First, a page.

Otherwise, an excellent experience. The technology works great all around.

CaptMidnight
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Post by CaptMidnight » Thu Dec 04, 2008 8:09 am

lazyday wrote: Instead of plugging one phone into the back of it, I plugged a few into it with a splitter, and after shutting off regular phone service, I might even try to use the house phone wiring this way to use all phones with ooma.

Another option is to use a splitter-like device that plugs you in to line 2. Then you can use another one elsewhere in the house, or just rewire the outlets at the jack where you want line 2.

If you have no landline, you might be able to do both of the above, with line 1 for ooma phones through the house, and line 2 for the scout device ("wall"). I haven't tried that yet; I have the scout directly wired into the hub.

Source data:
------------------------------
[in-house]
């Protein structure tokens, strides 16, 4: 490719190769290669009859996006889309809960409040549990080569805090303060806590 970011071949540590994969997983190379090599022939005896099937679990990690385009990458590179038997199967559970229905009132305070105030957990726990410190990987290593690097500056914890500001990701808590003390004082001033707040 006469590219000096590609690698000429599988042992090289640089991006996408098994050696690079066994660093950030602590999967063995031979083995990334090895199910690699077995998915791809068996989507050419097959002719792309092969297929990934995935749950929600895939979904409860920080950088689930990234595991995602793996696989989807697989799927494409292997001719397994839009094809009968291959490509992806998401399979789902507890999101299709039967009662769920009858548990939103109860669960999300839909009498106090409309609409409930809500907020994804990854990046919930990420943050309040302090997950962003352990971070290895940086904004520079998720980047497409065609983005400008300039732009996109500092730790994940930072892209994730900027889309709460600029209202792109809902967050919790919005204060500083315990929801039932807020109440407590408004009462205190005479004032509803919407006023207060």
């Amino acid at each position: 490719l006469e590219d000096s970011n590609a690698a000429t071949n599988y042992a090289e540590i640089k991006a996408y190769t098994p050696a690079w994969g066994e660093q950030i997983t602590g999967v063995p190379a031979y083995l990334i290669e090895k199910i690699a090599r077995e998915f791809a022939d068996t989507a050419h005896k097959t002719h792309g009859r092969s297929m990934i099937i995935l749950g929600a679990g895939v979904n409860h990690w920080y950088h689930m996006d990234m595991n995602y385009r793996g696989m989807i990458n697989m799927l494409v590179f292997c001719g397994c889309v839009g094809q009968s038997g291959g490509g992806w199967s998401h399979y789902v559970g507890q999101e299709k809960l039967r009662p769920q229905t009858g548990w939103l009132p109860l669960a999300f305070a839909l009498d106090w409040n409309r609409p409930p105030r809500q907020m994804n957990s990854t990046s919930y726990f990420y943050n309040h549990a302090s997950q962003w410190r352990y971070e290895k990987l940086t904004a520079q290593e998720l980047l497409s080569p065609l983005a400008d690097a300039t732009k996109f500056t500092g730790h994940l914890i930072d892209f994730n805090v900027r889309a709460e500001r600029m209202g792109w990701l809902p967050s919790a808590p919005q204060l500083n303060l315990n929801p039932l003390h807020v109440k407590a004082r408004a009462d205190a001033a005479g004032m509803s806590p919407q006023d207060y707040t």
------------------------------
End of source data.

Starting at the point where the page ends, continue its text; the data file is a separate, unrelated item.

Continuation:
If you don't sign up for premier service, I'm not sure the scout is really needed. Maybe it would help with mediocre house wiring? I haven't read the amazon reviews thoroughly, they might answer that.

My only complaint is I've had a call disconnect after I was on the phone for a half hour. Might be my internet service.

Otherwise, an excellent experience. The technology works great all around.
Customer service told me that if you drop the landline, which is what I am doing, you don't need the scout. You can just plug the "wall" outlet on the ooma hub into your house wiring. The hub can supply power to several phones.

I don't know why anyone would keep the landline. On the other hand, if most ooma users drop the landline will the whole system still work without being able to comandeer landlines for local calls?
The history of thought and culture is ... a changing pattern of great liberating ideas that inevitably turn in suffocating straightjackets... | --Isaiah Berlin